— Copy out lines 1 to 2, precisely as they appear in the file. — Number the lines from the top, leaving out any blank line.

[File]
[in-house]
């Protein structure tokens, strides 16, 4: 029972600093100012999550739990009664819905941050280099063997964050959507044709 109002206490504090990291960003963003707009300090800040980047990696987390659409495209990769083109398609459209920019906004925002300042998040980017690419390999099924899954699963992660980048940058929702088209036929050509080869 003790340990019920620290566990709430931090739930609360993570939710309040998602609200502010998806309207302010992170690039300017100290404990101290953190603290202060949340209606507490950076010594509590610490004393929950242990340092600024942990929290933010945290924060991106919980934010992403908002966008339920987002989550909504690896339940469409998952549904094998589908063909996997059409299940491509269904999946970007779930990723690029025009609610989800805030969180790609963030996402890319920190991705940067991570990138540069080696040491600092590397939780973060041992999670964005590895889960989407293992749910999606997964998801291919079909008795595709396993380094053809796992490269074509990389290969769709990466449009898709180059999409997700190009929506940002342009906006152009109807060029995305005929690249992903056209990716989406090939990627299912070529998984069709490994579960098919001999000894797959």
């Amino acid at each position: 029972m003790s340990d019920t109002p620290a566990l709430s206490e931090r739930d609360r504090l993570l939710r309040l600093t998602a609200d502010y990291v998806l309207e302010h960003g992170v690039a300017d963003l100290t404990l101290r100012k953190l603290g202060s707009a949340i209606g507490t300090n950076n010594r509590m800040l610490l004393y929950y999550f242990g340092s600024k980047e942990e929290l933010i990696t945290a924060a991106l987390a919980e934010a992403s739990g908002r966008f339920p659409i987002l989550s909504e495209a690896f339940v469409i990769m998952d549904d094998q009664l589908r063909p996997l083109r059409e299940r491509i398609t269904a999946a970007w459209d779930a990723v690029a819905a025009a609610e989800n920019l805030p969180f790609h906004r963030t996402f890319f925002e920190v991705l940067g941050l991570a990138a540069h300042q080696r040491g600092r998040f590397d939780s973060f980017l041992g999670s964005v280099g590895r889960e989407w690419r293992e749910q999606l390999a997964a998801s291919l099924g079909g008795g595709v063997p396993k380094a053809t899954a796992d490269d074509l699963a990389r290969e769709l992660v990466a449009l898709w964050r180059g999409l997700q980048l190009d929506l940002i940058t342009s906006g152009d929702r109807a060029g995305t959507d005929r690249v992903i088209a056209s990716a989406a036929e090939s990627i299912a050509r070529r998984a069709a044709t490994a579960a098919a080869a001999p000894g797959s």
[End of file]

[in-house]
């Protein structure tokens, strides 16, 4: 029972600093100012999550739990009664819905941050280099063997964050959507044709 109002206490504090990291960003963003707009300090800040980047990696987390659409495209990769083109398609459209920019906004925002300042998040980017690419390999099924899954699963992660980048940058929702088209036929050509080869 003790340990019920620290566990709430931090739930609360993570939710309040998602609200502010998806309207302010992170690039300017100290404990101290953190603290202060949340209606507490950076010594509590610490004393929950242990340092600024942990929290933010945290924060991106919980934010992403908002966008339920987002989550909504690896339940469409998952549904094998589908063909996997059409299940491509269904999946970007779930990723690029025009609610989800805030969180790609963030996402890319920190991705940067991570990138540069080696040491600092590397939780973060041992999670964005590895889960989407293992749910999606997964998801291919079909008795595709396993380094053809796992490269074509990389290969769709990466449009898709180059999409997700190009929506940002342009906006152009109807060029995305005929690249992903056209990716989406090939990627299912070529998984069709490994579960098919001999000894797959």